SHANNA HUNTER/THE VARSITY

The Indigenous Studies Students’ Union (ISSU) held its third annual Pow Wow at the Goldring Centre for High Performance Sport on March 16. It was a stunning celebration of Indigenous cultures. The event was brought back in 2017 after a 20-year hiatus and featured food, vendors, and traditional dances that attendees were encouraged to join. 

The event started with a Grand Entry, in which participants carried flags representing the First Nations, Inuit, and Métis people, as well as the flags of Canada, the United States, and U of T. This was followed by a march for military veterans, which any attending veterans were encouraged to participate in. 

In an interview with The Varsity, fourth-year Indigenous Studies and Equity Studies student Chantell Jackson emphasized the importance of these celebratory events. “Every year it needs to be done because it just brings knowledge of Indigenous culture and community to a place like U of T, where you don’t often see a lot of diversity,” Jackson said. “It definitely draws on the positive parts of Indigenous culture and community, and I think that’s what not only U of T students but the community as a whole need to learn.” 

Master of Ceremonies Bob Goulais stopped on two separate occasions to acknowledge the tragedy that occured in Christchurch, New Zealand on March 15, when 50 people were killed in shootings at two separate mosques in an apparent act of white supremacist terrorism. Goulais said that the Indigenous community stands in solidarity with the Muslim community during this time of mourning. 

Participating in Pow Wows is not something that Indigenous people were always able to do because of Canada’s settler-colonial system. In 1876, the Indian Act restricted participation in traditional Indigenous ceremonies and prevented Indigenous people from wearing traditional regalia. 

In 1921, Indian Affairs Minister Duncan Campbell Scott banned dancing on reserves, and Pow Wows only gained resurgence in North America starting in the 1960s with Indigenous rights movements.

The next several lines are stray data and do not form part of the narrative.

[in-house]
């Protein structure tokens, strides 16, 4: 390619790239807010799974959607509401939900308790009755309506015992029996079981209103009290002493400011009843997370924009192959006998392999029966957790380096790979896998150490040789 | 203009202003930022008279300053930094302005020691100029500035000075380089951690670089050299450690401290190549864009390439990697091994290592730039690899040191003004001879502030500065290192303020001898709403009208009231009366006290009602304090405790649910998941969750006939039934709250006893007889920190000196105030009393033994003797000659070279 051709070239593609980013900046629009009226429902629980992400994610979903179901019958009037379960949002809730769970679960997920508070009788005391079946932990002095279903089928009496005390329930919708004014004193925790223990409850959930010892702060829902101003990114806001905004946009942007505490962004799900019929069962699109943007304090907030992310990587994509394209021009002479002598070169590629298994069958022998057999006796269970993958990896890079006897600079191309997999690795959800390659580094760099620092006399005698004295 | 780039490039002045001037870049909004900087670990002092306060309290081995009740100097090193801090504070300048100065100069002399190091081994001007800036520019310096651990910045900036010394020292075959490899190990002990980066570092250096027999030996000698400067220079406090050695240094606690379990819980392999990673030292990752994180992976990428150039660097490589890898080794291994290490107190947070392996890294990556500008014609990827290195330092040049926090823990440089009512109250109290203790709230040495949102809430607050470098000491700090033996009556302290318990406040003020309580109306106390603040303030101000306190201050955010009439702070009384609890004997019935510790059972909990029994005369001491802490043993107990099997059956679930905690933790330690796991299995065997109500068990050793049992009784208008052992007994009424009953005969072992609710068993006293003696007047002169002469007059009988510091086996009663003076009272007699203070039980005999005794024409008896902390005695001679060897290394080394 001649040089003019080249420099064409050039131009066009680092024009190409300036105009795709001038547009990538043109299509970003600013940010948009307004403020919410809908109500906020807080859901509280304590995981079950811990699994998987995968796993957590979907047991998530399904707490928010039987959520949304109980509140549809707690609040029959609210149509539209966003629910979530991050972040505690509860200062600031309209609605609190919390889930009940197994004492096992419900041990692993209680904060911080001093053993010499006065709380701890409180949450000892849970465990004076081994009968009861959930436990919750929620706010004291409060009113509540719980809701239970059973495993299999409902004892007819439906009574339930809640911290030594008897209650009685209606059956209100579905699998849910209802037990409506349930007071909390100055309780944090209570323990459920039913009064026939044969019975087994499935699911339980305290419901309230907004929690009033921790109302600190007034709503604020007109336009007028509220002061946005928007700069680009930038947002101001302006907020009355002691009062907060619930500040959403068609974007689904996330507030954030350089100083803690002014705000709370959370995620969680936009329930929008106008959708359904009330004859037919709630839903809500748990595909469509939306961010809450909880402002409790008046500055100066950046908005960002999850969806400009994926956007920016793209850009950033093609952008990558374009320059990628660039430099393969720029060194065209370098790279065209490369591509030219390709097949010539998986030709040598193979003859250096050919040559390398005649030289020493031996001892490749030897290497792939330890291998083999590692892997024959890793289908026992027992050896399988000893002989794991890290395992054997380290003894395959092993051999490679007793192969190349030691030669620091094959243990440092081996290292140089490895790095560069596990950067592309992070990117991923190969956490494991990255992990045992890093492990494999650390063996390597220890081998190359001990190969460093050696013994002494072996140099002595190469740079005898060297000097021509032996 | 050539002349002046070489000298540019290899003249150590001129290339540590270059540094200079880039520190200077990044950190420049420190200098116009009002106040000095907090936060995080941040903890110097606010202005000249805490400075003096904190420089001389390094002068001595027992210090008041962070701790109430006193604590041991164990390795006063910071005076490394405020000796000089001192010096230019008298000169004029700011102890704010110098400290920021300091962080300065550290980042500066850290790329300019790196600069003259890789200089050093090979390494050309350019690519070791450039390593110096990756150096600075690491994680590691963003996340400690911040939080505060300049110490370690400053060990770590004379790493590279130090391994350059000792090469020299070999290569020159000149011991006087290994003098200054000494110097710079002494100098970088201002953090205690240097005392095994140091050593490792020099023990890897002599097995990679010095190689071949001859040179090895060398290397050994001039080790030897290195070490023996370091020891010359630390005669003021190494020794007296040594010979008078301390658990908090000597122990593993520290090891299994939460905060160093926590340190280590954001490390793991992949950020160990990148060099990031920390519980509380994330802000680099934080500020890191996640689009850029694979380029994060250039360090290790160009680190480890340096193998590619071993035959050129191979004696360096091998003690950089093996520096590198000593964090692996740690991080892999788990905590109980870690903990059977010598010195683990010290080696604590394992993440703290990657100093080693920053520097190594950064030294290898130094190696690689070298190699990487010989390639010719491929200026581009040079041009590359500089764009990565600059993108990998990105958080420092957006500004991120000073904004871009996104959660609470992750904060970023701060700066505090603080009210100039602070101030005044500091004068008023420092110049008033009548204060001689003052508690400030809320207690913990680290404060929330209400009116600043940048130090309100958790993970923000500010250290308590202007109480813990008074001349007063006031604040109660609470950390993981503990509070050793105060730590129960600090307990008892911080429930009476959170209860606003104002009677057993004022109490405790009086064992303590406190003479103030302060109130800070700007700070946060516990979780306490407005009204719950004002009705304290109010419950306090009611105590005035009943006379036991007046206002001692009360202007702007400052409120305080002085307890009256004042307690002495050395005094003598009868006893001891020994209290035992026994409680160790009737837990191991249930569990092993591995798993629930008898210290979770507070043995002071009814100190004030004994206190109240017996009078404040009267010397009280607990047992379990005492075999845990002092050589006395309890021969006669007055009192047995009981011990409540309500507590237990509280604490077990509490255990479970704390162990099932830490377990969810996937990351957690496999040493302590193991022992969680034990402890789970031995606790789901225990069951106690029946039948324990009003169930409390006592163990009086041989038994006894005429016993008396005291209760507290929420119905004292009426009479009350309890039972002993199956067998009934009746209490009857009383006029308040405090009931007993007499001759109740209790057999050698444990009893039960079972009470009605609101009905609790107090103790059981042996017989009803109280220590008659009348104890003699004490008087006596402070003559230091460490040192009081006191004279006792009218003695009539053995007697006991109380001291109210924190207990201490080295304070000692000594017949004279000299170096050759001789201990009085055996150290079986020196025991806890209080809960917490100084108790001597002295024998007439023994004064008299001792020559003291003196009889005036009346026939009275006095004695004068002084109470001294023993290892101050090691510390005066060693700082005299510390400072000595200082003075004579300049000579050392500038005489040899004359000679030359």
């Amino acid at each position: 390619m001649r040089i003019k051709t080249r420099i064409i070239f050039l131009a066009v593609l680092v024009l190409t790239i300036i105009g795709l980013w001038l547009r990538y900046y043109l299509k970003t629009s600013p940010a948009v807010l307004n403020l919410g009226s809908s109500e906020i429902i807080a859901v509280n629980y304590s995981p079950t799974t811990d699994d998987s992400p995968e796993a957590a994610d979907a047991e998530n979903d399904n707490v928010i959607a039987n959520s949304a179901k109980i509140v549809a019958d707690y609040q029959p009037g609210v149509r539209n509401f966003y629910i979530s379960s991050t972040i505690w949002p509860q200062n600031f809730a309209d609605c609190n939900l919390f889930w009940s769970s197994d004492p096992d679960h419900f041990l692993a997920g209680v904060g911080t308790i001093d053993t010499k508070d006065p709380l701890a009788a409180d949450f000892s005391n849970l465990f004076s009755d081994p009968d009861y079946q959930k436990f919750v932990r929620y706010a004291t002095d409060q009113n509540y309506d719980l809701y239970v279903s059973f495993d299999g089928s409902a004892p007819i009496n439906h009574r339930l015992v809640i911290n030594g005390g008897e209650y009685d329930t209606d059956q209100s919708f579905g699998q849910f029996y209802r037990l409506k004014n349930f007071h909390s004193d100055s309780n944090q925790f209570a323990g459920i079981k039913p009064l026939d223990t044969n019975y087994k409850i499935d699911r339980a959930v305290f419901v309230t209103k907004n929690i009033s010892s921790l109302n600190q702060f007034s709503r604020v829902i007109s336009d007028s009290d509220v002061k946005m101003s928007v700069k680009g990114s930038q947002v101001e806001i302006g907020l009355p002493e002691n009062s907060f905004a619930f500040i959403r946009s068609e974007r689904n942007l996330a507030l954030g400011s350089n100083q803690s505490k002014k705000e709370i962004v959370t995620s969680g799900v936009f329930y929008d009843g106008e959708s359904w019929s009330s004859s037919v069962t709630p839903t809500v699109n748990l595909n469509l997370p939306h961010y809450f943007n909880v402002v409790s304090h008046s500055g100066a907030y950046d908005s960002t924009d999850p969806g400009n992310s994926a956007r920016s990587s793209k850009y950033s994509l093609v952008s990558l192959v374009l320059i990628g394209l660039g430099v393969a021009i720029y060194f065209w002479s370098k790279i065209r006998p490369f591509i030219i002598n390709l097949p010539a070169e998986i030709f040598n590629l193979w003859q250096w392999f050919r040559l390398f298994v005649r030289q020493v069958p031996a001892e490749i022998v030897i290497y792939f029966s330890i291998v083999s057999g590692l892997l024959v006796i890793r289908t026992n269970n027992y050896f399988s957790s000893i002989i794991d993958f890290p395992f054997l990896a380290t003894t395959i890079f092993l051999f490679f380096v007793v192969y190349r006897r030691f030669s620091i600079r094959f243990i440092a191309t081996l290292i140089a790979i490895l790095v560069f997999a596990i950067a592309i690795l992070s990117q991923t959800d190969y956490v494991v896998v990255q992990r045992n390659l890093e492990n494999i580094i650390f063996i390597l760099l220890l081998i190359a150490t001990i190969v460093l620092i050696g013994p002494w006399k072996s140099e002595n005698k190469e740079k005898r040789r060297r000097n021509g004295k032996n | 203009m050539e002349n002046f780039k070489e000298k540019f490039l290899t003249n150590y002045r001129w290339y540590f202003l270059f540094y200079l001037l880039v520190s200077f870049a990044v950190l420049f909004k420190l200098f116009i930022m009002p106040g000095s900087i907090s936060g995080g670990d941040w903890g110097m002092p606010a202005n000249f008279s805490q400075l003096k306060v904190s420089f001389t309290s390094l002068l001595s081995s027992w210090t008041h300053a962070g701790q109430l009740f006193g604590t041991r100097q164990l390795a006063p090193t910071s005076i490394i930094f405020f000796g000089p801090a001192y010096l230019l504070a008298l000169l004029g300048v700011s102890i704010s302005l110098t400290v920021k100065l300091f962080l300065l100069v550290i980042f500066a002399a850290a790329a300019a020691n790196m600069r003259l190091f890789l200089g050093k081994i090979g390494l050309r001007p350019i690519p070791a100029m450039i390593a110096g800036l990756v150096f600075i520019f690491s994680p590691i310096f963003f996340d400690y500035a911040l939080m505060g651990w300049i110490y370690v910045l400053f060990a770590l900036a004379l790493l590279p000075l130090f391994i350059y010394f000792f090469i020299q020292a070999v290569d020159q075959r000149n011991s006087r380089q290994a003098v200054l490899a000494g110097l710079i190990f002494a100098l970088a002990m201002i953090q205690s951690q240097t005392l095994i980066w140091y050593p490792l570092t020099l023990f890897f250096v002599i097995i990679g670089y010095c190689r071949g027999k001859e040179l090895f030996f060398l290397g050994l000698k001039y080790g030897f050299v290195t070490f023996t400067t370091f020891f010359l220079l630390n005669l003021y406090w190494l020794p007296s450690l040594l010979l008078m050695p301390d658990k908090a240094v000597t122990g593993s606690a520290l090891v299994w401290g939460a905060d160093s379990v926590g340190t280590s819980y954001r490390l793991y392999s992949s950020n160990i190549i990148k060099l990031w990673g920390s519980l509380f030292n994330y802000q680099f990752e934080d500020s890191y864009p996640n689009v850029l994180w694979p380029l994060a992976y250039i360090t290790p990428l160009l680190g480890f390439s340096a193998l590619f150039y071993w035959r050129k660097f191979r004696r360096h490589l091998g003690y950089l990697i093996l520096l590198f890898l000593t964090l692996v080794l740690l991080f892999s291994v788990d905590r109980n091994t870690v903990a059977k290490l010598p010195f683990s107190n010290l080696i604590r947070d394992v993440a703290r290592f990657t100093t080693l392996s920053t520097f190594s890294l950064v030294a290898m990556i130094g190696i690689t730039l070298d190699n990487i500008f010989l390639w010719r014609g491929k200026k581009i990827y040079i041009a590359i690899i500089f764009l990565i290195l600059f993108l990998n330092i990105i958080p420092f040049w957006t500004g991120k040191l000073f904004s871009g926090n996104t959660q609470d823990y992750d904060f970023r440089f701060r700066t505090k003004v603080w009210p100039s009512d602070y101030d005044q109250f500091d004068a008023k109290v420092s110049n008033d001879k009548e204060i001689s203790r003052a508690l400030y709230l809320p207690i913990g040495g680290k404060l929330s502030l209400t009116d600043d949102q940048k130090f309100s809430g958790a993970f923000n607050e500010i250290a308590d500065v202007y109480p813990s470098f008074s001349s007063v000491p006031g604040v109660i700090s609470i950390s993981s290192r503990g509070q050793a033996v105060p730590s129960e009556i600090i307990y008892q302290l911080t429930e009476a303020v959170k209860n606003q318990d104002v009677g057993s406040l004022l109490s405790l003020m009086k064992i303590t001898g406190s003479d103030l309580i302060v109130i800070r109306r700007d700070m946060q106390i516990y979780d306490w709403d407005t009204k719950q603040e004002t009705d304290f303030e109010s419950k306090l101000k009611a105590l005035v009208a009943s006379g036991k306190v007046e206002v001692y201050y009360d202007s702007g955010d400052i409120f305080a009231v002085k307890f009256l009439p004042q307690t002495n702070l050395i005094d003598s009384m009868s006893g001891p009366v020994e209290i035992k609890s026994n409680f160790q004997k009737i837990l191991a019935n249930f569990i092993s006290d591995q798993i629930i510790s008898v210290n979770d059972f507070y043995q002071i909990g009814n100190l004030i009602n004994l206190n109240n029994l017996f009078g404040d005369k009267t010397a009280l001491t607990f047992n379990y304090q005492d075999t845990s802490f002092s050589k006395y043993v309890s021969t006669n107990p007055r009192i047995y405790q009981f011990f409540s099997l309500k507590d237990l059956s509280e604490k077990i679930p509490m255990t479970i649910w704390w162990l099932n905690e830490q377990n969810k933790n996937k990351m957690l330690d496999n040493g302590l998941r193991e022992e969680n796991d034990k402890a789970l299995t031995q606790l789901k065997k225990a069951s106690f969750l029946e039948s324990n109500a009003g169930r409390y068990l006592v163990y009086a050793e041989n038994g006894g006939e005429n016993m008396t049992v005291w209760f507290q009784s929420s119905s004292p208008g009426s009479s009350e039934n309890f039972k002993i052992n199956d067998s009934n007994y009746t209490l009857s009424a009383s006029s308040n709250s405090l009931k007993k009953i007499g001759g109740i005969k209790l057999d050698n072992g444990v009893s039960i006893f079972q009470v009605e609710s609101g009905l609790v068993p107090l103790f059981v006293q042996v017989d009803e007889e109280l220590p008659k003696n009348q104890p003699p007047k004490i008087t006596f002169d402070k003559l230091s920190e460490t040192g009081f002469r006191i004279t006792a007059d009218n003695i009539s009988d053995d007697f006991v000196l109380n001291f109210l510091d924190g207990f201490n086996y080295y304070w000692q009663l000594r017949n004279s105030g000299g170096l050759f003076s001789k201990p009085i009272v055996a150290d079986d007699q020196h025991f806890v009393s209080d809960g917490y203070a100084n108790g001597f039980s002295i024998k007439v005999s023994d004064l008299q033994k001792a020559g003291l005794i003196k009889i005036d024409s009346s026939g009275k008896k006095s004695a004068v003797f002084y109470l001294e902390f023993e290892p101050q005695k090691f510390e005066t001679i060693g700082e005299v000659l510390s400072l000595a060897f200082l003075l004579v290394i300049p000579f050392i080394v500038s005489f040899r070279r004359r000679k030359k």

“It’s really important that we’re doing this, and covering all this music and dance,” Head Male Dancer and U of T professor Amos Key Jr. told The Varsity. “A lot of it just went underground; we didn’t do it publicly. That’s why I think it’s really important for us.”

“It’s healthy to move. It’s healthy for your heart and for your love of the heart; it’s all good,” Key told The Varsity. “I can’t imagine our people 100 years ago when we were dancing every night. That’s why they outlawed it, because the colonizers didn’t realize how important it was for health.” 

The recent Indian Day School settlement was brought up toward the end of the event to recognize Indigenous victories. In this settlement from the federal government, survivors of federally-run schools, many of which were established in northern Canada, received up to $200,000 as reparation for the abuse and neglect they experienced. 

Many of the attendees stressed the importance of these types of events in bringing awareness to Indigenous issues and bridging the gap between Indigenous and non-Indigenous students. 

“I think these events are important because it shows that U of T cares about Indigenous students, and it shows Indigenous peoples that they can be a student here,” Head Female Dancer Myopin Cheechoo said in an interview with The Varsity. 

ISSU Membership Support Coordinator Ziigwen Mixemong spoke to The Varsity about the value that Indigenous celebrations have to her and the community as a whole. 

“To me, it’s just a place that I can really unapologetically [be] Indigenous at an institution such as U of T. A hundred years ago, I wouldn’t have been able to even walk on this campus, let alone be in full regalia and be at a Pow Wow… Being able to even just dance in it, even just organize it, is a tremendous honour that I have,” Mixemong said.

“I often think that people who come from mainstream society, who are settlers, often feel this tremendous amount of guilt over what has happened, and I always say that it’s not about the guilt. It’s about the fact that we have inherited this history, and what do we do with it now?”

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